Like the journey a humble carpenter and his suspiciously pregnant wife (supposedly) made all those years ago at this time of year, many families like to make a trip to check out a good ol’ family film come the holiday season, and they could certainly do worse than Rise of the Guardians.


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Film review: The Prestige

“Now you’re looking for the secret. But you won’t find it because of course, you’re not really looking. You don’t really want to work it out. You want to be fooled.”

The Prestige

Robert Angier (Hugh Jackman) and Alfred Borden (Christian Bale) are two aspiring illusionists working together in Victorian London, but when Angier’s wife is killed during an act, the two are torn apart. Hell-bent on outdoing each other, the pair, both aided and hampered by the beautiful Olivia Wenscombe (Scarlett Johansson), go to extraordinary lengths to prove they are the greater magician.

The Prestige formed part of a magical double bill in 2006 alongside The Illusionist, but largely thanks to its trio of Jackman, Bale and Johansson it pretty much eclipsed its illusionary brethren. It also had the advantage of having Christopher Nolan at the helm fresh from Batman Begins to lend a bit of narrative nouse that the director has become renowned for. Adapted from Christopher Priest’s novel of the same name, The Prestige is an atmospheric period piece that effectively combines magic’s inherent mystery and intrigue with a plot that constantly keeps you second guessing right to the very end.

Christian BaleThe narrative jumps around between different time periods of the magicians’ rivalry, although Nolan does well to ensure it never becomes too confusing. The carefully crafted mise-en-scene not only creates an intriguing world for the characters, but also elicits a certain dreamlike quality that is equal parts beautiful and sinister. Neither Algiers nor Borden are particularly likeable characters; both have somewhat dishonourable intentions and it’s hard to know who to naturally side with. This, combined with the cinematography and flitting narrative all adds to the feeling that nothing is quite as it seems and that you shouldn’t be so quick to take everything at face value.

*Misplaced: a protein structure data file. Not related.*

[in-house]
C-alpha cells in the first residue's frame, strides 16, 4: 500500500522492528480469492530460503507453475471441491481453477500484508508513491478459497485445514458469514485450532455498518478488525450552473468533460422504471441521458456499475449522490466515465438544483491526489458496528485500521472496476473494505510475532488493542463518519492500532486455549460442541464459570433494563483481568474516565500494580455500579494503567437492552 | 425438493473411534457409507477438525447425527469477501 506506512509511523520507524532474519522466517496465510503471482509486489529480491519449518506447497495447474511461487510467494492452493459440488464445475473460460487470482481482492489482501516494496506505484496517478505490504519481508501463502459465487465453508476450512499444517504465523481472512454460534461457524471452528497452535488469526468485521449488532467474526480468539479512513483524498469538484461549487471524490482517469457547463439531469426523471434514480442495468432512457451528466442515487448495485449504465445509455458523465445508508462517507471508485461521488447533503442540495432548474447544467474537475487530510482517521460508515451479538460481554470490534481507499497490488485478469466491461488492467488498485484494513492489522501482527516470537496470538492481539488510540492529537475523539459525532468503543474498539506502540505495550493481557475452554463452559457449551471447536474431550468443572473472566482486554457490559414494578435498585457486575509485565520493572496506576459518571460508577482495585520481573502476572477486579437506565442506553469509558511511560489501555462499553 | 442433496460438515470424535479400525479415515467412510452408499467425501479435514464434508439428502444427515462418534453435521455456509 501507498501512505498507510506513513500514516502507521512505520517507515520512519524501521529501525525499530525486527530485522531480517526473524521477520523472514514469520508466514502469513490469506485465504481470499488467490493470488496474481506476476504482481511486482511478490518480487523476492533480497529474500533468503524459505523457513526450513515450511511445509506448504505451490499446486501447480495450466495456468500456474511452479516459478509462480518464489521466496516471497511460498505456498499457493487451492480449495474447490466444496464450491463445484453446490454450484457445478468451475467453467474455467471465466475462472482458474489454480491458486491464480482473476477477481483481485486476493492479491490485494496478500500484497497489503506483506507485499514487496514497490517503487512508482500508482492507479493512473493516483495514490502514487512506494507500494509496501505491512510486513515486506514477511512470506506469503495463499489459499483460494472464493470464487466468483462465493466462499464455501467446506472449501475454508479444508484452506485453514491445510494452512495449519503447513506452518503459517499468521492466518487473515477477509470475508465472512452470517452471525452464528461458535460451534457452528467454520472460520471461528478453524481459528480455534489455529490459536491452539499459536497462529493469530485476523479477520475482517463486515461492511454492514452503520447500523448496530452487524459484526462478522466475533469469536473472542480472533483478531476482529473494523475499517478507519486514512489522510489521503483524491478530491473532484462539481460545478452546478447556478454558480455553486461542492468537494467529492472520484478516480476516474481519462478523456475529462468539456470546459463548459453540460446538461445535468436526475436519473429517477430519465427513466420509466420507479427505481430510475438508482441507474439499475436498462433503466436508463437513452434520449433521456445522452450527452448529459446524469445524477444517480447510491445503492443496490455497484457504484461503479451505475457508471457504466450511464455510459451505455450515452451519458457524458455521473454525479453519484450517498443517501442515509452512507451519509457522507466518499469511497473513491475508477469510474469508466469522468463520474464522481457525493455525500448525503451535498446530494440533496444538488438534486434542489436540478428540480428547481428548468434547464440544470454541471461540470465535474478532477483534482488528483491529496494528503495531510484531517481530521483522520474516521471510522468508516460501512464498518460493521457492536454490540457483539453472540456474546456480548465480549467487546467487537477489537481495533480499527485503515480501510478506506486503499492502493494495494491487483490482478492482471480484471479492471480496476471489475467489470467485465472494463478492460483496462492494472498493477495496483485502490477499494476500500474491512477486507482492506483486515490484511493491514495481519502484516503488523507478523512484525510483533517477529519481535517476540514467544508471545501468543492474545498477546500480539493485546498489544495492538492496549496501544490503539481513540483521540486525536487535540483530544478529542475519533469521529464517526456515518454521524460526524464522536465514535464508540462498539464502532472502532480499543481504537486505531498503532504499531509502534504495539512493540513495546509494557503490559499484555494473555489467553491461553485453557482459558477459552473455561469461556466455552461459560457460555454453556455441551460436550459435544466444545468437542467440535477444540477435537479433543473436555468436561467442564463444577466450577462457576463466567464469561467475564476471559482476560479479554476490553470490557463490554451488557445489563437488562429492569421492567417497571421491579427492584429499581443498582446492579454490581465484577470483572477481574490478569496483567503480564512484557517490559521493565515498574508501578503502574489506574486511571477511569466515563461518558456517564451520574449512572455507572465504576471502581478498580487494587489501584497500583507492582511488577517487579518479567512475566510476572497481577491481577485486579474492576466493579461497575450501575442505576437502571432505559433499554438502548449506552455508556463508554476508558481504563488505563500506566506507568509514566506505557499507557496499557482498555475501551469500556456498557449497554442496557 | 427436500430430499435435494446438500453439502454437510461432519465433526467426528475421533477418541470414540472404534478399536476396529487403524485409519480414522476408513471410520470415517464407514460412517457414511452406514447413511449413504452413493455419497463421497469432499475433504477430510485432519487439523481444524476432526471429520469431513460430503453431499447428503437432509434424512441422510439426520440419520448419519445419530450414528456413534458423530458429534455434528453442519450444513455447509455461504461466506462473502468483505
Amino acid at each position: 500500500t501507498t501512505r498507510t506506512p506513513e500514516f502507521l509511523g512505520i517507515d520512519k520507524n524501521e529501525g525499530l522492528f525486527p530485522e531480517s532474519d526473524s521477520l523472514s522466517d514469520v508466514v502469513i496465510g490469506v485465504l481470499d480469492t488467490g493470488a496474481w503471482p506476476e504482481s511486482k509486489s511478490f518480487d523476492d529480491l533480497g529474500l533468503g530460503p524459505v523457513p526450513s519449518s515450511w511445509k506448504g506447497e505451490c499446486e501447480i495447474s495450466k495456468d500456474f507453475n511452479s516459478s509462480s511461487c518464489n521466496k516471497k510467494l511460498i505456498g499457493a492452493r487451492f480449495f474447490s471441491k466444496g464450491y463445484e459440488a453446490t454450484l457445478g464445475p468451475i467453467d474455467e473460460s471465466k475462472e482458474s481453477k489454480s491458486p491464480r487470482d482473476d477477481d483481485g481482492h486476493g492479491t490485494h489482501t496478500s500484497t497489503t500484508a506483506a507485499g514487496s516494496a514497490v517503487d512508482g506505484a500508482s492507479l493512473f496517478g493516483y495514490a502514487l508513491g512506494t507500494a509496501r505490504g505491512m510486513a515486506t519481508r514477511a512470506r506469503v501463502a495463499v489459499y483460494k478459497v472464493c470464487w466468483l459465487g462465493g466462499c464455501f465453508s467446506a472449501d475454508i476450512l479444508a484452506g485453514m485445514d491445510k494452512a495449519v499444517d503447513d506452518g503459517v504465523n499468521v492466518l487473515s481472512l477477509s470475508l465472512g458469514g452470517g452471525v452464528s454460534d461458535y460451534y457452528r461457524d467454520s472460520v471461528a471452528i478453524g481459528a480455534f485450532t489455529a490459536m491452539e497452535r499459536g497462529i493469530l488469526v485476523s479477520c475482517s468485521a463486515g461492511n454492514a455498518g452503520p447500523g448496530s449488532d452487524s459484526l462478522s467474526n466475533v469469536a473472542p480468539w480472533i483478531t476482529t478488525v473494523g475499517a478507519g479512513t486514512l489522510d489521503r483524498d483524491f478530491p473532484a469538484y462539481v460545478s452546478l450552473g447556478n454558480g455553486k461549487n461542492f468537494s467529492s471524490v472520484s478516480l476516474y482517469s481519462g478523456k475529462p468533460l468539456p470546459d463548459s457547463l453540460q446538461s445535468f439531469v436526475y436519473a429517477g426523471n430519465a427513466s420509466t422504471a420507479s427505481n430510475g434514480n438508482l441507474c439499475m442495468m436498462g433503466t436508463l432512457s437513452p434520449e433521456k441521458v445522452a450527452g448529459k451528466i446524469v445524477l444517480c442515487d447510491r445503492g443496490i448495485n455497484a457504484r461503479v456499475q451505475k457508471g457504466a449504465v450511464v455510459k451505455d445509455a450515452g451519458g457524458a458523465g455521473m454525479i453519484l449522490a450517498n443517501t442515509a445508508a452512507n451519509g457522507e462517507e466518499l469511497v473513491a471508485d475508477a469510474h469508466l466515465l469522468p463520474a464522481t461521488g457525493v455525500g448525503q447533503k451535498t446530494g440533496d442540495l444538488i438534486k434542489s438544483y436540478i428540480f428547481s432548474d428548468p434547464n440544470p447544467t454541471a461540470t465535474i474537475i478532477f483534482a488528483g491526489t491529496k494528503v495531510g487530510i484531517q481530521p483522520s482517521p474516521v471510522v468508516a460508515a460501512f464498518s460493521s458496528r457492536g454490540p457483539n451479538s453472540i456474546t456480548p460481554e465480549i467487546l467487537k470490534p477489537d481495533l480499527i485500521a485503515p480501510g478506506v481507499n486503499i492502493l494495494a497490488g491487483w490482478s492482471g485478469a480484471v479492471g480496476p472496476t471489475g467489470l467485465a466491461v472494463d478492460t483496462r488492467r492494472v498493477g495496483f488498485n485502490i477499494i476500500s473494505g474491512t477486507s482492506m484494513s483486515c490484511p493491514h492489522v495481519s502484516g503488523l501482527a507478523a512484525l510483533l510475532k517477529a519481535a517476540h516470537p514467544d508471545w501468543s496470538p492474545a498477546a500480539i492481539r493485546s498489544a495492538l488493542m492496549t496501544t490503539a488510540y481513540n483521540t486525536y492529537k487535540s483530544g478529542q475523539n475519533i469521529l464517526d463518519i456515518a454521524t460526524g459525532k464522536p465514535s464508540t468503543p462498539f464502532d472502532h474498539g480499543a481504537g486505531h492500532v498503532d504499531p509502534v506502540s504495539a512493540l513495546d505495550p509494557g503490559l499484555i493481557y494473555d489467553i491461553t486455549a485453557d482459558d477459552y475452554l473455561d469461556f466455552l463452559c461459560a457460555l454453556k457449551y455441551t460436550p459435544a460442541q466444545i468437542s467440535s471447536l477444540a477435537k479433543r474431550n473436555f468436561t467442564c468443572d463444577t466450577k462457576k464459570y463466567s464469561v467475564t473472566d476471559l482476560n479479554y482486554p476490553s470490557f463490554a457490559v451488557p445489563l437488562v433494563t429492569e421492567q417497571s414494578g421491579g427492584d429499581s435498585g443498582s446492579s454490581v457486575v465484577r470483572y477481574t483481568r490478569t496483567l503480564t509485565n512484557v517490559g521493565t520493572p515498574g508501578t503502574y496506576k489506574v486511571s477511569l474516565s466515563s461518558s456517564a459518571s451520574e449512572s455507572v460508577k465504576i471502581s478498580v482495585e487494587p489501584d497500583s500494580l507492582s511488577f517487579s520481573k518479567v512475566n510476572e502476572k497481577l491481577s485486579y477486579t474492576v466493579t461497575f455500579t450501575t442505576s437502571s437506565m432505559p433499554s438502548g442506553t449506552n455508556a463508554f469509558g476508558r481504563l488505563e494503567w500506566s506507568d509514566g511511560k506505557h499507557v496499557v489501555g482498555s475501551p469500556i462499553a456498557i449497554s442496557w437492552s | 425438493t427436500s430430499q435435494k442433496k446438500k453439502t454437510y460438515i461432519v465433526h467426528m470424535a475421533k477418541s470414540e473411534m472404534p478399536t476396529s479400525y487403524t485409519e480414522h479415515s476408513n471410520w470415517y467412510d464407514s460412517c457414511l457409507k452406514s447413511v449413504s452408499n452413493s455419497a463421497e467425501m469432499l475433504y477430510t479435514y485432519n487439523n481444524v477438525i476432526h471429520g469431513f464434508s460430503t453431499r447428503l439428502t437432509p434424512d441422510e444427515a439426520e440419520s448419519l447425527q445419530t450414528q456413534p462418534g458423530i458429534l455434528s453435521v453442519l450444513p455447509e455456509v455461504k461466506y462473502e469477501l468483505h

The Prestige is a film that definitely warrants a second viewing, presuming you enjoyed it first time round of course. There are some superb instances of foreshadowing, with some being much more subtle than others. Again, this just adds to the film’s mystery and intrigue. And as with ‘real’ magic, these are the things the film does best. The plot itself has a few holes in it here and there, although nothing that will break the film, and the characters can be a little one-dimensional at times. Bale’s Borden is by far the pick of the bunch, whilst Jackman and Johansson don’t exactly give memorable performances. In fact, Jackman’s best moments are when he actually plays Gerald Root, an out of work actor used as Algier’s double in his act.

Although magic is undoubtedly the basis for the film, it also becomes somewhat of a MacGuffin. The real theme of the story is two men with an all-consuming obsession and a friendship not just turned sour, but deadly. The Prestige is an interesting example of art imitating art and one that challenges the audience to question everything they are seeing. With magic it’s the reveal that gets the big reactions, and The Prestige just about delivers on this front. It’s not going to have you open-mouthed in amazement but it will likely leave you with a sense of satisfaction, if indeed you had at all been fooled. But then again, as the quote at the top of this review states, you don’t really want to work it out anyway.

Words: Chris Thomson